“She Makes Brash Comments To The World Because She Wants To Get Nankinged Again”

China seems to be attempting to exert herself to the world with more boldness each day. According to Dnyuz, China’s nationalistic bloc is taking a more aggressive approach to world politics, including the US.

The sci-fi digital illustrations by the artist, Fan Wennan, caught fire on Chinese social media in recent months, reflecting a resurgent nationalism. China’s authoritarian system, proponents say, is not just different from the West’s democracies, it is also proving itself superior. It is a long-running theme, but China’s success against the pandemic has given it a sharp boost.

“America isn’t that heavenly kingdom depicted since decades ago,” said Mr. Fan, who is in his early twenties. “There’s nothing special about it. If you have to say there’s anything special about it now, it’s how messed up it can be at times.”

China’s Communist Party, under its leader, Xi Jinping, has promoted the idea that the country is on a trajectory to power past Western rivals.

China stamped out the coronavirus, the messaging goes, with a resolve beyond the reach of flailing Western democracies. Beijing has rolled out homegrown vaccines to more than a million people, despite the safety concerns of scientists. China’s economy has revived, defying fears of a deep slump from the pandemic.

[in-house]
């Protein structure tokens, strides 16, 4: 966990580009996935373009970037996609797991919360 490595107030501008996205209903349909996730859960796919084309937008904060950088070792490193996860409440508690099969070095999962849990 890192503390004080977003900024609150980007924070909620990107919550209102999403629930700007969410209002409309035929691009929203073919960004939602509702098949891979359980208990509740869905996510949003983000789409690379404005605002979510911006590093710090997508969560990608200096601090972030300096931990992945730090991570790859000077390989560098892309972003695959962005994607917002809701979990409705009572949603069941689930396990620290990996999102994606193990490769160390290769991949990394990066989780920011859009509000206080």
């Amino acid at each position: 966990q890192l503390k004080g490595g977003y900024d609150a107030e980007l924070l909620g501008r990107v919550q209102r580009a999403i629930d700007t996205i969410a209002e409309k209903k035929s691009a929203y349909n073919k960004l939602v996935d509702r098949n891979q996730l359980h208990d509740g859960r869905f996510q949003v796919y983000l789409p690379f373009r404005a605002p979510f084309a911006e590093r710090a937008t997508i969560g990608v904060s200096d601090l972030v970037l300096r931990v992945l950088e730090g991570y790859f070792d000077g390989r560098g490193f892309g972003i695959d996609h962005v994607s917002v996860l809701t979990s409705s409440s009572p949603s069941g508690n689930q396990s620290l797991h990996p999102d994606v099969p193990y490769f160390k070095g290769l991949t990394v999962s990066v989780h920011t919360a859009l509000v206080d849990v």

“In this fight against the pandemic, there will be victorious powers and defeated ones,” Wang Xiangsui, a retired Chinese senior colonel who teaches at a university in Beijing, averred this month. “We’re a victor power, while the United States is still mired and, I think, may well become a defeated power.”

The firm leadership of Mr. Xi and the party has earned China its recent success, say newspapers, television programs and social media.

“Time to wake up from blind faith in the Western system,” said a commentary in the state-run China Education News last week. “Vicious partisan fighting has worsened in certain Western countries, social fissures have deepened, and a severe social crisis is brewing.”